While watching the documentary The History of the Human Mind I was struck by the fact that two-thirds of human speech is used for gossip.
In many cultures gossip is considered a good thing, a way to form friendships or bonds. Yet, as a Baha’i I’ve learned that gossip is actually more harmful than helpful in the long run. I have also experienced this being true.
“gossip tends to keep us isolated in our own group”
I decided to dig a little further into the complexities of gossip, and found many articles that actually promote it. One article stated that humans have been biologically destined for gossip because of the release of feel-good chemicals like serotonin when we gossip, while another article explained that gossip can help us know who can be trusted and who should be avoided.
Why, I wondered, would gossip be considered so harmful by so many world religions, including the Baha’i Faith? For example, Baha’u’llah wrote that “Backbiting quencheth the light of the heart, and extinguisheth the life of the soul.” (The Book of Certitude).
“Since we currently use two-thirds of our speech for gossip, it made me wonder how humanity would evolve if we worked on moving away from gossip”
Here’s just one possible reason: gossip tends to keep us isolated in our own group, because it reinforces our perspective by providing a second similar opinion on a shared event. It is often not founded in facts, which leads to hurt feelings and misunderstandings, creating a breakdown in communication. In short, gossip does not support a growth mindset – or rather an evolution of the mind.
Further, the Baha’i teachings ask us to:
Remember, above all, the teaching of Baha’u’llah concerning gossip and unseemly talk about others. Stories repeated about others are seldom good. A silent tongue is the safest. Even good may be harmful, if spoken at the wrong time, or to the wrong person. – Abdu’l-Baha, Abdu’l-Baha in London
So what would be the outcome if we stopped gossiping? Since we currently use two-thirds of our speech for gossip, it made me wonder how humanity would evolve if we worked on moving away from gossip. Maybe we would become more empathetic, more positive and less judgmental if we focused on the positive qualities of others instead of their faults:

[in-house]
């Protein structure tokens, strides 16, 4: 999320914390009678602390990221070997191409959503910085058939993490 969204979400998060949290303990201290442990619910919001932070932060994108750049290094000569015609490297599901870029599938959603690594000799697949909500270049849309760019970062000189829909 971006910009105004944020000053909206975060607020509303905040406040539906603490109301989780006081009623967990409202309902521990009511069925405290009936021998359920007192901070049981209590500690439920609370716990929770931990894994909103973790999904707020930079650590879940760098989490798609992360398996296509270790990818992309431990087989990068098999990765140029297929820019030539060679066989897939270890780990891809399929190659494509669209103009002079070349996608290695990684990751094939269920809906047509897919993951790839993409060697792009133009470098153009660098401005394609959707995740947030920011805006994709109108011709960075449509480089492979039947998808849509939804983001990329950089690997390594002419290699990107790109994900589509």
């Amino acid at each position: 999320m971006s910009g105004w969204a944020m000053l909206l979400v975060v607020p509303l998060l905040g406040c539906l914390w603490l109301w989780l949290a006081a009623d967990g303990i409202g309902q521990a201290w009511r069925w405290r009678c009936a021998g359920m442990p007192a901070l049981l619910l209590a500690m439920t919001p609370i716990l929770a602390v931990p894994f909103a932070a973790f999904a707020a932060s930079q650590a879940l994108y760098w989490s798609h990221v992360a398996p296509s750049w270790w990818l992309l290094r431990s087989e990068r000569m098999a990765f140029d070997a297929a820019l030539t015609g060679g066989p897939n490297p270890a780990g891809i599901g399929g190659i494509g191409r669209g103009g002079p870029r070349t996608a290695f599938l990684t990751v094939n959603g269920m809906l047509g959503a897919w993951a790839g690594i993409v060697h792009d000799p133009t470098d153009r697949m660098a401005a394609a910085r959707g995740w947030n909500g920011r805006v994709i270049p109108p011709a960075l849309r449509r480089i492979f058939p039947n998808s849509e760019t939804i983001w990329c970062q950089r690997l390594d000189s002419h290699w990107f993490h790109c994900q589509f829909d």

One must see in every human being only that which is worthy of praise. When this is done, one can be a friend to the whole human race. If, however, we look at people from the standpoint of their faults, then being a friend to them is a formidable task. – Abdu’l-Baha, Selections from the Writings of Abdu’l-Baha
Personally, I have noticed a difference in how I treat someone when I intentionally work towards focusing on a person’s good qualities rather than on their bad ones. Not only do the Baha’i writings have teachings on how to behave, but there are numerous teachings in how to support these behaviors. For example, Abdu’l-Baha advised everyone:
To look always at the good and not at the bad. If a man has ten good qualities and one bad one, to look at the ten and forget the one; and if a man has ten bad qualities and one good one, to look at the one and forget the ten. – as quoted by J.E. Esslemont in Baha’u’llah and the New Era.
By putting this into practice daily, we can begin to reprogram the neurons in our brains, which will have a profound impact on our daily habits, and inevitably positively effect change in our lives not just for ourselves, but those around us. Going back to the aforementioned feel-good neurochemicals, showing love and care for others also has profound effects on the brain. It could be that in the future focusing instead on self-improvement could provide the positive dosing of those brain chemicals we all need, and in the end the world will become a happier place for it.